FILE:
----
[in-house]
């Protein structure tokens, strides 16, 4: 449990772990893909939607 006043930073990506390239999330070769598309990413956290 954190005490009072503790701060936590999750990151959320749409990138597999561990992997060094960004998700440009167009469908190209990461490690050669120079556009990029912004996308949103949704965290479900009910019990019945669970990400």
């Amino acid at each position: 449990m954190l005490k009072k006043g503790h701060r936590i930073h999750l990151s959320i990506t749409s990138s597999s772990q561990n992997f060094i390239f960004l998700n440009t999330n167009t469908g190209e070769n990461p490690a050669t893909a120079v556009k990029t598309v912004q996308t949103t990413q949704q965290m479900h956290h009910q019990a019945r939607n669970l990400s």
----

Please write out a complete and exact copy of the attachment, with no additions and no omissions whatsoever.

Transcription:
[in-house]
């Protein structure tokens, strides 16, 4: 449990772990893909939607 006043930073990506390239999330070769598309990413956290 954190005490009072503790701060936590999750990151959320749409990138597999561990992997060094960004998700440009167009469908190209990461490690050669120079556009990029912004996308949103949704965290479900009910019990019945669970990400």
């Amino acid at each position: 449990m954190l005490k009072k006043g503790h701060r936590i930073h999750l990151s959320i990506t749409s990138s597999s772990q561990n992997f060094i390239f960004l998700n440009t999330n167009t469908g190209e070769n990461p490690a050669t893909a120079v556009k990029t598309v912004q996308t949103t990413q949704q965290m479900h956290h009910q019990a019945r939607n669970l990400s």